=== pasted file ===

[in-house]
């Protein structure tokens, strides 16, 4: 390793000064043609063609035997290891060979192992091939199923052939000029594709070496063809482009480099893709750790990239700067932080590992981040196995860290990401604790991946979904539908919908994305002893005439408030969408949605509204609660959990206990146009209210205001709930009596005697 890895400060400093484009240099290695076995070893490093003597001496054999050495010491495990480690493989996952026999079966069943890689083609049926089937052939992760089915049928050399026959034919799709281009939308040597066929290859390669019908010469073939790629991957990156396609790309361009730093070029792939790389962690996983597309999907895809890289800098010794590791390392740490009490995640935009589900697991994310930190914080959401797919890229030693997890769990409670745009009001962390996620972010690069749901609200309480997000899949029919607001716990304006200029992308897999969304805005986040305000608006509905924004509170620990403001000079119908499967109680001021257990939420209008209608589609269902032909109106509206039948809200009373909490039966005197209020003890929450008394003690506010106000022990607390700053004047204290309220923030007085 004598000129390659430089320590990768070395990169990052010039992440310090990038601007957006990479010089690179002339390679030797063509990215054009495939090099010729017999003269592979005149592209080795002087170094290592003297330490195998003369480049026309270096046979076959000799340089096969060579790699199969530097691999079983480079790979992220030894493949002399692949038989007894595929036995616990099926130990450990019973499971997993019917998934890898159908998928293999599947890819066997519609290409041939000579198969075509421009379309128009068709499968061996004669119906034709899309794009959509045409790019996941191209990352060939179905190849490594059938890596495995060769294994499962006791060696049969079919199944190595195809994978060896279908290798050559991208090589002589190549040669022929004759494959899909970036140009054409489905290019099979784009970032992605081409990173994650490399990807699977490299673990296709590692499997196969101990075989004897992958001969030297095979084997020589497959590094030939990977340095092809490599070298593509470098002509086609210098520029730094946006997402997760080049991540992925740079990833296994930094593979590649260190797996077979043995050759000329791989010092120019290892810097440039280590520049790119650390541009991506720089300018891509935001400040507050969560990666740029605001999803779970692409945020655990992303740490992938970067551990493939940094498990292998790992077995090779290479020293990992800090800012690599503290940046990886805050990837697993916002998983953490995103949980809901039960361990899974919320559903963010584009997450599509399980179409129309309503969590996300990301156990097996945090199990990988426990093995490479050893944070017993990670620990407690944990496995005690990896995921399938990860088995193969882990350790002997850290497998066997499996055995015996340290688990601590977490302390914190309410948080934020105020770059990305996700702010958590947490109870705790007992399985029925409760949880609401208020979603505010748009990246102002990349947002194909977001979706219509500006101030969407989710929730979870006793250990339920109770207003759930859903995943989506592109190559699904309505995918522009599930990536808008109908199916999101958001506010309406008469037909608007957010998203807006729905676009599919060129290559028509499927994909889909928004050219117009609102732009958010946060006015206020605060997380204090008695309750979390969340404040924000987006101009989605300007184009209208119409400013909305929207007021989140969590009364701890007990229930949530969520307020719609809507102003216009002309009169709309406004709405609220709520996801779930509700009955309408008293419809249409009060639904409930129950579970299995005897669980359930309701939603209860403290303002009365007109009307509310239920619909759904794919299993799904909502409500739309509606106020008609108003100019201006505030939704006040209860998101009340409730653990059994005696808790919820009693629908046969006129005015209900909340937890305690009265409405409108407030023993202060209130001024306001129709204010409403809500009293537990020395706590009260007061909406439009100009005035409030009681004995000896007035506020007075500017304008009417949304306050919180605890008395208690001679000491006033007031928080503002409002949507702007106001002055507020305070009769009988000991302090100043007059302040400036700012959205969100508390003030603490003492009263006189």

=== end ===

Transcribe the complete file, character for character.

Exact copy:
[in-house]
């Protein structure tokens, strides 16, 4: 390793000064043609063609035997290891060979192992091939199923052939000029594709070496063809482009480099893709750790990239700067932080590992981040196995860290990401604790991946979904539908919908994305002893005439408030969408949605509204609660959990206990146009209210205001709930009596005697 890895400060400093484009240099290695076995070893490093003597001496054999050495010491495990480690493989996952026999079966069943890689083609049926089937052939992760089915049928050399026959034919799709281009939308040597066929290859390669019908010469073939790629991957990156396609790309361009730093070029792939790389962690996983597309999907895809890289800098010794590791390392740490009490995640935009589900697991994310930190914080959401797919890229030693997890769990409670745009009001962390996620972010690069749901609200309480997000899949029919607001716990304006200029992308897999969304805005986040305000608006509905924004509170620990403001000079119908499967109680001021257990939420209008209608589609269902032909109106509206039948809200009373909490039966005197209020003890929450008394003690506010106000022990607390700053004047204290309220923030007085 004598000129390659430089320590990768070395990169990052010039992440310090990038601007957006990479010089690179002339390679030797063509990215054009495939090099010729017999003269592979005149592209080795002087170094290592003297330490195998003369480049026309270096046979076959000799340089096969060579790699199969530097691999079983480079790979992220030894493949002399692949038989007894595929036995616990099926130990450990019973499971997993019917998934890898159908998928293999599947890819066997519609290409041939000579198969075509421009379309128009068709499968061996004669119906034709899309794009959509045409790019996941191209990352060939179905190849490594059938890596495995060769294994499962006791060696049969079919199944190595195809994978060896279908290798050559991208090589002589190549040669022929004759494959899909970036140009054409489905290019099979784009970032992605081409990173994650490399990807699977490299673990296709590692499997196969101990075989004897992958001969030297095979084997020589497959590094030939990977340095092809490599070298593509470098002509086609210098520029730094946006997402997760080049991540992925740079990833296994930094593979590649260190797996077979043995050759000329791989010092120019290892810097440039280590520049790119650390541009991506720089300018891509935001400040507050969560990666740029605001999803779970692409945020655990992303740490992938970067551990493939940094498990292998790992077995090779290479020293990992800090800012690599503290940046990886805050990837697993916002998983953490995103949980809901039960361990899974919320559903963010584009997450599509399980179409129309309503969590996300990301156990097996945090199990990988426990093995490479050893944070017993990670620990407690944990496995005690990896995921399938990860088995193969882990350790002997850290497998066997499996055995015996340290688990601590977490302390914190309410948080934020105020770059990305996700702010958590947490109870705790007992399985029925409760949880609401208020979603505010748009990246102002990349947002194909977001979706219509500006101030969407989710929730979870006793250990339920109770207003759930859903995943989506592109190559699904309505995918522009599930990536808008109908199916999101958001506010309406008469037909608007957010998203807006729905676009599919060129290559028509499927994909889909928004050219117009609102732009958010946060006015206020605060997380204090008695309750979390969340404040924000987006101009989605300007184009209208119409400013909305929207007021989140969590009364701890007990229930949530969520307020719609809507102003216009002309009169709309406004709405609220709520996801779930509700009955309408008293419809249409009060639904409930129950579970299995005897669980359930309701939603209860403290303002009365007109009307509310239920619909759904794919299993799904909502409500739309509606106020008609108003100019201006505030939704006040209860998101009340409730653990059994005696808790919820009693629908046969006129005015209900909340937890305690009265409405409108407030023993202060209130001024306001129709204010409403809500009293537990020395706590009260007061909406439009100009005035409030009681004995000896007035506020007075500017304008009417949304306050919180605890008395208690001679000491006033007031928080503002409002949507702007106001002055507020305070009769009988000991302090100043007059302040400036700012959205969100508390003030603490003492009263006189």